Alabama Hub

Gay Couple, ACLU File Suit Challenging Alabama's Gay Marriage Ban

April and Ginger Aaron-Brush

The ACLU and the ACLU of Alabama filed a lawsuit today in the U.S. District Court in Birmingham on behalf of  April and Ginger Aaron-Brush who were wed in Massachusetts but want their marriage recognized in their home state.

Said April Aaron-Brush in a press release: “The word marriage, in itself, brings validity and respect to any committed relationship. One's marriage status shouldn't change simply by crossing state lines. Gay couples seek to be married for the very same reasons that opposite-sex couples choose to be married-- love, honor and commitment.”

Said Susan Watson of the ACLU of Alabama: “All loving and committed couples deserve the dignity and protections that come with marriage, no matter where they live,” “It’s time for marriage equality to come to Alabama.”

Here is the ACLU's page on the case.

The ACLU is currently litigating for marriage equality in 13 states.

There is another case challenging Alabama's ban on gay marriage which was filed by the Southern Poverty Law Center in February which seeks to overturn the ban and seeks recognition of same-sex marriages performed elsewhere.

There are also two others, filed in May 2014 and March 2013.

Friday Speed Read: ENDA, Utah, NOM, IRS, Puerto Rico, Patricia Todd, Uganda, Immigration

BY LISA KEEN / Keen News Service


The National Center for Lesbian Rights and Equality Illinois issued separate statements Thursday, joining the chorus of those who say the current version of the Employment Non-Discrimination Act (ENDA) “falls short.” Equality Illinois says that, while it supports ENDA, its members “strongly oppose including any exemptions that would give LGBT people less protection than other protected groups already enjoy under federal civil rights law.” NCLR said it is “confident the current discriminatory religious exemption in ENDA will not be part of the final legislation,” but added it would “not continue to support ENDA if it is not changed to be consistent with Title VII’s religious exemption."


The Tenth Circuit U.S. Court of Appeals agreed Thursday to a temporary stay of a federal district court judge’s ruling that Utah must recognize, for the purpose of state benefits, the 1,300 marriages performed for same-sex couples in the state prior to a U.S. Supreme Court stay of a decision striking the state ban. The appeals court is expected to decide by June 12 whether to grant a more permanent stay, in Evans v. Utah, until the Tenth Circuit can rule on the state’s ban, in Kitchen v. Herbert.


A federal district court judge in Virginia on June 3 dismissed most of a lawsuit by the National Organization for Marriage that claimed an employee of the U.S. Internal Revenue Service deliberately leaked a confidential tax document from NOM to the Human Rights Campaign. Judge James Cacheris said NOM failed to provide any evidence that the disclosure was deliberate and politically motivated; but, he said the IRS may bear some responsibility for the legal expenses NOM incurred as a result of that error and scheduled that issue for trial June 30. Story to follow later today.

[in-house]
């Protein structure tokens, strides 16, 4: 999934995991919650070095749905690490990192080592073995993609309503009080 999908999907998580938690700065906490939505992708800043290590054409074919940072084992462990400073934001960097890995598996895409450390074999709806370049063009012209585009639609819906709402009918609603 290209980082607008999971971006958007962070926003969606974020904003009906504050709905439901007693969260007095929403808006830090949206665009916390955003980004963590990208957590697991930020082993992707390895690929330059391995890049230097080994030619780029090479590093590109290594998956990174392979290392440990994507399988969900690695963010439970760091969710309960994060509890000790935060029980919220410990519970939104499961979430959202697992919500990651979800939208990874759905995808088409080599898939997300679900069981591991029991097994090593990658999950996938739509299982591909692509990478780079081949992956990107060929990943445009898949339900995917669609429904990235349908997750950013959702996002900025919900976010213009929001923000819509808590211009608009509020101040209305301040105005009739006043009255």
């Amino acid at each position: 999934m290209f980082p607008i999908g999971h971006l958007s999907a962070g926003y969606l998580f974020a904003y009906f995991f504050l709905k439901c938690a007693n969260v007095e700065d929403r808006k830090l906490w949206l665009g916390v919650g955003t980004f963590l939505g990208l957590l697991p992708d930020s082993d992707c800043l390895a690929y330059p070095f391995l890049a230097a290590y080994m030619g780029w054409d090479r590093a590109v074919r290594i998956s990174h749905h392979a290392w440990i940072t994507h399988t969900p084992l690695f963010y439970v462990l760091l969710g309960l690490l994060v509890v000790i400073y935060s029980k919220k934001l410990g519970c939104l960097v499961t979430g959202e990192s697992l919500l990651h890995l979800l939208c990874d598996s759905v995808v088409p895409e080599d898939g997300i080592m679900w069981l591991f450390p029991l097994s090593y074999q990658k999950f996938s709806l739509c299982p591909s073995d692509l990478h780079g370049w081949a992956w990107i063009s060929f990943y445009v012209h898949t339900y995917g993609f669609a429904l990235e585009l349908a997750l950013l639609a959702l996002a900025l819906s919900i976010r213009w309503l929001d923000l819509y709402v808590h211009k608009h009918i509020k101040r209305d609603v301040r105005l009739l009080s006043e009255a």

Puerto Rico Governor Alejandro García Padilla on Wednesday nominated lesbian attorney Maite Oronoz Rodríguez to serve on the Puerto Rico Supreme Court. Rodríguez is director of legal affairs for the city of San Juan, served as deputy solicitor general for PR and briefly as its acting solicitor general. Lambda Legal issued a statement applauding the nomination of the “first openly lesbian judge” to the Puerto Rico Supreme Court. The nomination now goes to the PR senate for confirmation.


Openly gay Alabama state Representative Patricia Todd beat out two Democratic challengers in a primary race Tuesday, seeking her third term to represent Birmingham. Todd, the state’s first and only openly gay elected official, took 64 percent of the vote. And Richard Garcia was elected mayor of Long Beach, California, becoming the city’s first openly gay mayor.


Human Rights Campaign President Chad Griffin sent President Obama a letter June 2, urging him to take “immediate, concrete” action to “illustrate the United States’ commitment to protecting human rights in Uganda.” Ugandan President Yoweri Museveni signed the country’s Anti-Homosexuality Act in February. President Obama said at the time that the law would “complicate” U.S. relations with Uganda and the administration began an “internal review” of those relations.  “Delay is putting lives at risk,” wrote Griffin. “…The world is waiting for action….”


The Human Rights Campaign and 14 other groups signed onto a letter to President Obama June 3, urging him to take “swift executive action to suspend mass immigration detention and deportations.” The letter says Immigration and Custom Enforcement “has failed to take adequate steps to protect LGBT people from abuse and inhumane isolation in detention centers….”

© 2014 Keen News Service. All rights reserved.

Gay Men Injured in Stabbing Hate Crime Outside Alabama Nightclub: VIDEO


Two gay men were stabbed multiple times outside a Huntsville, Alabama nightclub that was hosting a gay and lesbian night on Saturday, WAFF reports:

The incident started just before 3 a.m. in the parking lot of Classic Wheels Lounge on Memorial Parkway. Most patrons were leaving, but instead of going home, two men had to go to the hospital.

Classic Wheels Lounge has hosted alternative night for more than three years, but two guests who pulled up were far from Friday night's normal crowd. Owner C.T. Harris said the two men began yelling anti-gay slurs.

"It was scary," Montero Ford, one of the victims, said. "I didn't know gay bashing still existed."

One man stayed in the car while the other went on a rampage, stabbing two gay men, Ford and Mautravion Mangrum. Ford said one of his stab wounds was just inches from his heart.